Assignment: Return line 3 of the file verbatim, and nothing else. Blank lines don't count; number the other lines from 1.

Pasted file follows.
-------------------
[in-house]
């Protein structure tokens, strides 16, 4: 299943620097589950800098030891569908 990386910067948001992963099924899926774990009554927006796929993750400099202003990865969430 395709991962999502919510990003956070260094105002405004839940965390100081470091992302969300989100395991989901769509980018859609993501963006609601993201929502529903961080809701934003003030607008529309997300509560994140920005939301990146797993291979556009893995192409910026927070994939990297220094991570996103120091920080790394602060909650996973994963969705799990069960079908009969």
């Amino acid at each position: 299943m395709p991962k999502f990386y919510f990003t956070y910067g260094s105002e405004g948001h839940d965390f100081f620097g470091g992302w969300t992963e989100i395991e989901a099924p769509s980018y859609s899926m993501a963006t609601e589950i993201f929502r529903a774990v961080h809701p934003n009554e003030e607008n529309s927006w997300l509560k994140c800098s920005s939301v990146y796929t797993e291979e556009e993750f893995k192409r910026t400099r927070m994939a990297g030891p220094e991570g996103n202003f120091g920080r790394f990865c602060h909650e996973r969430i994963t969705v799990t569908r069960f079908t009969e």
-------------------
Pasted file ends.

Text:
């Amino acid at each position: 299943m395709p991962k999502f990386y919510f990003t956070y910067g260094s105002e405004g948001h839940d965390f100081f620097g470091g992302w969300t992963e989100i395991e989901a099924p769509s980018y859609s899926m993501a963006t609601e589950i993201f929502r529903a774990v961080h809701p934003n009554e003030e607008n529309s927006w997300l509560k994140c800098s920005s939301v990146y796929t797993e291979e556009e993750f893995k192409r910026t400099r927070m994939a990297g030891p220094e991570g996103n202003f120091g920080r790394f990865c602060h909650e996973r969430i994963t969705v799990t569908r069960f079908t009969e």